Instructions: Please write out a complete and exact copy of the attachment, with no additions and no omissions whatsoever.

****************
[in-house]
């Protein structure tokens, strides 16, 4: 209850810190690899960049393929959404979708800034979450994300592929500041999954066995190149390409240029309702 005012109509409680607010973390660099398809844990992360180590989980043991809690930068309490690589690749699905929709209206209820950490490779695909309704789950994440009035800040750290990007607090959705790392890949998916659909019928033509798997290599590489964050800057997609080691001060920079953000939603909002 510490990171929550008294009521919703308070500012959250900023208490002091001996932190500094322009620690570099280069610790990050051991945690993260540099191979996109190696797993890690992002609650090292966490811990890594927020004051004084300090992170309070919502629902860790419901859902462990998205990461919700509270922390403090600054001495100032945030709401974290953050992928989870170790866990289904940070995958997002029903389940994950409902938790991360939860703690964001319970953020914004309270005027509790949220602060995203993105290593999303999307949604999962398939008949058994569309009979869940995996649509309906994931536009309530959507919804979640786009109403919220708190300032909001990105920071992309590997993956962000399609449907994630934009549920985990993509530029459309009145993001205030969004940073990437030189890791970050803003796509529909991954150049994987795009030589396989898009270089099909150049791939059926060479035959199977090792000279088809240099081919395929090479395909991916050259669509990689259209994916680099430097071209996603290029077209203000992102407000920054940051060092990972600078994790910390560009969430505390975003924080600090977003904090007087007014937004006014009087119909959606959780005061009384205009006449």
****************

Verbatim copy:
[in-house]
């Protein structure tokens, strides 16, 4: 209850810190690899960049393929959404979708800034979450994300592929500041999954066995190149390409240029309702 005012109509409680607010973390660099398809844990992360180590989980043991809690930068309490690589690749699905929709209206209820950490490779695909309704789950994440009035800040750290990007607090959705790392890949998916659909019928033509798997290599590489964050800057997609080691001060920079953000939603909002 510490990171929550008294009521919703308070500012959250900023208490002091001996932190500094322009620690570099280069610790990050051991945690993260540099191979996109190696797993890690992002609650090292966490811990890594927020004051004084300090992170309070919502629902860790419901859902462990998205990461919700509270922390403090600054001495100032945030709401974290953050992928989870170790866990289904940070995958997002029903389940994950409902938790991360939860703690964001319970953020914004309270005027509790949220602060995203993105290593999303999307949604999962398939008949058994569309009979869940995996649509309906994931536009309530959507919804979640786009109403919220708190300032909001990105920071992309590997993956962000399609449907994630934009549920985990993509530029459309009145993001205030969004940073990437030189890791970050803003796509529909991954150049994987795009030589396989898009270089099909150049791939059926060479035959199977090792000279088809240099081919395929090479395909991916050259669509990689259209994916680099430097071209996603290029077209203000992102407000920054940051060092990972600078994790910390560009969430505390975003924080600090977003904090007087007014937004006014009087119909959606959780005061009384205009006449």